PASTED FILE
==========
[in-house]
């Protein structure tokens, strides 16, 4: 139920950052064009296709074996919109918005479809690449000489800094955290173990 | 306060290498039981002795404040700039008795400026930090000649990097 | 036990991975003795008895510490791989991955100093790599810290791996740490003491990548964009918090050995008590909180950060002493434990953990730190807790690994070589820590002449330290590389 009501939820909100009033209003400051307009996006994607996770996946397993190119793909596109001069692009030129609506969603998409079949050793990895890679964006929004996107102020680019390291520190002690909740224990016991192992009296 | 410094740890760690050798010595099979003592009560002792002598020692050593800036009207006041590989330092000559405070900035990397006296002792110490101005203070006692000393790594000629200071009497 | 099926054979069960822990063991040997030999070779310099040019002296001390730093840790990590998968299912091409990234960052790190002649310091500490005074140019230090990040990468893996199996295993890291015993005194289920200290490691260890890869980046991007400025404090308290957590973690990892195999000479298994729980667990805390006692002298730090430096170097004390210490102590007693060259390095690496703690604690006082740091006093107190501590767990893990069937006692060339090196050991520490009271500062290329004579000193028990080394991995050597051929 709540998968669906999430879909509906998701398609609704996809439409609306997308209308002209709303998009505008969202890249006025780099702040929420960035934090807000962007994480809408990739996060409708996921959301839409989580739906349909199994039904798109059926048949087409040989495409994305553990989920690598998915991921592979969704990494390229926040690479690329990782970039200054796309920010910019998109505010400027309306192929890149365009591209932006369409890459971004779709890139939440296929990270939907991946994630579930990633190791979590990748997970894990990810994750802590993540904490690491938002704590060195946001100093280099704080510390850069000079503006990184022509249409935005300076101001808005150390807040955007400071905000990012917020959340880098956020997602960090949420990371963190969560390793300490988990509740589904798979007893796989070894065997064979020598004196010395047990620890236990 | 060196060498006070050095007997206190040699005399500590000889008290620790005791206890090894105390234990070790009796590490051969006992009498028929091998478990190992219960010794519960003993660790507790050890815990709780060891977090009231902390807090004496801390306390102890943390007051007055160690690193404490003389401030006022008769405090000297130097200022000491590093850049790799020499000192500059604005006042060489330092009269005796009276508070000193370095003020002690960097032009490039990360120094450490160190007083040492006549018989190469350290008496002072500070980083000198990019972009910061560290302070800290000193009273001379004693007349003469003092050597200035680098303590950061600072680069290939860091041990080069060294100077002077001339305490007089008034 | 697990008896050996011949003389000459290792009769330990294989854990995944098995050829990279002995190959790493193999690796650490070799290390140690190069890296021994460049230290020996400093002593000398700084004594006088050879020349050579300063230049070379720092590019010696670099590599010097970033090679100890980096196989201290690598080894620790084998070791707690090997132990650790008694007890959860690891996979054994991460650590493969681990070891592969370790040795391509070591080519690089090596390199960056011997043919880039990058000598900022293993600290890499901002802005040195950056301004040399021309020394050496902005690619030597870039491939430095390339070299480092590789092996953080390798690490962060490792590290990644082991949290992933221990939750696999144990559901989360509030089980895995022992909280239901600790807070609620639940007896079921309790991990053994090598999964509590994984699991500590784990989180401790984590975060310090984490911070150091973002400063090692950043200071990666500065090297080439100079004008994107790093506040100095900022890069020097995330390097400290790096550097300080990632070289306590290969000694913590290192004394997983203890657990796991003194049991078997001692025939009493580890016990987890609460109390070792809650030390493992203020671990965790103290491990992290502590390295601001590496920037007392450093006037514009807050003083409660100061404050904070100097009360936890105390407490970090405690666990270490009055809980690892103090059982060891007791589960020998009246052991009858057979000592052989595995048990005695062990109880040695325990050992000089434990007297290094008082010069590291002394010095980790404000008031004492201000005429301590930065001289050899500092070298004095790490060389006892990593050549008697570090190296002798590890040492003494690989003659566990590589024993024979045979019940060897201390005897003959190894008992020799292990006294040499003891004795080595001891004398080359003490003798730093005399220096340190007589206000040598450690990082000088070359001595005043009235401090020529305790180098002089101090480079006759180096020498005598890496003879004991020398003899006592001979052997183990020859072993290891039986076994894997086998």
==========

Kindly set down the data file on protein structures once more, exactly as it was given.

[in-house]
């Protein structure tokens, strides 16, 4: 139920950052064009296709074996919109918005479809690449000489800094955290173990 | 306060290498039981002795404040700039008795400026930090000649990097 | 036990991975003795008895510490791989991955100093790599810290791996740490003491990548964009918090050995008590909180950060002493434990953990730190807790690994070589820590002449330290590389 009501939820909100009033209003400051307009996006994607996770996946397993190119793909596109001069692009030129609506969603998409079949050793990895890679964006929004996107102020680019390291520190002690909740224990016991192992009296 | 410094740890760690050798010595099979003592009560002792002598020692050593800036009207006041590989330092000559405070900035990397006296002792110490101005203070006692000393790594000629200071009497 | 099926054979069960822990063991040997030999070779310099040019002296001390730093840790990590998968299912091409990234960052790190002649310091500490005074140019230090990040990468893996199996295993890291015993005194289920200290490691260890890869980046991007400025404090308290957590973690990892195999000479298994729980667990805390006692002298730090430096170097004390210490102590007693060259390095690496703690604690006082740091006093107190501590767990893990069937006692060339090196050991520490009271500062290329004579000193028990080394991995050597051929 709540998968669906999430879909509906998701398609609704996809439409609306997308209308002209709303998009505008969202890249006025780099702040929420960035934090807000962007994480809408990739996060409708996921959301839409989580739906349909199994039904798109059926048949087409040989495409994305553990989920690598998915991921592979969704990494390229926040690479690329990782970039200054796309920010910019998109505010400027309306192929890149365009591209932006369409890459971004779709890139939440296929990270939907991946994630579930990633190791979590990748997970894990990810994750802590993540904490690491938002704590060195946001100093280099704080510390850069000079503006990184022509249409935005300076101001808005150390807040955007400071905000990012917020959340880098956020997602960090949420990371963190969560390793300490988990509740589904798979007893796989070894065997064979020598004196010395047990620890236990 | 060196060498006070050095007997206190040699005399500590000889008290620790005791206890090894105390234990070790009796590490051969006992009498028929091998478990190992219960010794519960003993660790507790050890815990709780060891977090009231902390807090004496801390306390102890943390007051007055160690690193404490003389401030006022008769405090000297130097200022000491590093850049790799020499000192500059604005006042060489330092009269005796009276508070000193370095003020002690960097032009490039990360120094450490160190007083040492006549018989190469350290008496002072500070980083000198990019972009910061560290302070800290000193009273001379004693007349003469003092050597200035680098303590950061600072680069290939860091041990080069060294100077002077001339305490007089008034 | 697990008896050996011949003389000459290792009769330990294989854990995944098995050829990279002995190959790493193999690796650490070799290390140690190069890296021994460049230290020996400093002593000398700084004594006088050879020349050579300063230049070379720092590019010696670099590599010097970033090679100890980096196989201290690598080894620790084998070791707690090997132990650790008694007890959860690891996979054994991460650590493969681990070891592969370790040795391509070591080519690089090596390199960056011997043919880039990058000598900022293993600290890499901002802005040195950056301004040399021309020394050496902005690619030597870039491939430095390339070299480092590789092996953080390798690490962060490792590290990644082991949290992933221990939750696999144990559901989360509030089980895995022992909280239901600790807070609620639940007896079921309790991990053994090598999964509590994984699991500590784990989180401790984590975060310090984490911070150091973002400063090692950043200071990666500065090297080439100079004008994107790093506040100095900022890069020097995330390097400290790096550097300080990632070289306590290969000694913590290192004394997983203890657990796991003194049991078997001692025939009493580890016990987890609460109390070792809650030390493992203020671990965790103290491990992290502590390295601001590496920037007392450093006037514009807050003083409660100061404050904070100097009360936890105390407490970090405690666990270490009055809980690892103090059982060891007791589960020998009246052991009858057979000592052989595995048990005695062990109880040695325990050992000089434990007297290094008082010069590291002394010095980790404000008031004492201000005429301590930065001289050899500092070298004095790490060389006892990593050549008697570090190296002798590890040492003494690989003659566990590589024993024979045979019940060897201390005897003959190894008992020799292990006294040499003891004795080595001891004398080359003490003798730093005399220096340190007589206000040598450690990082000088070359001595005043009235401090020529305790180098002089101090480079006759180096020498005598890496003879004991020398003899006592001979052997183990020859072993290891039986076994894997086998």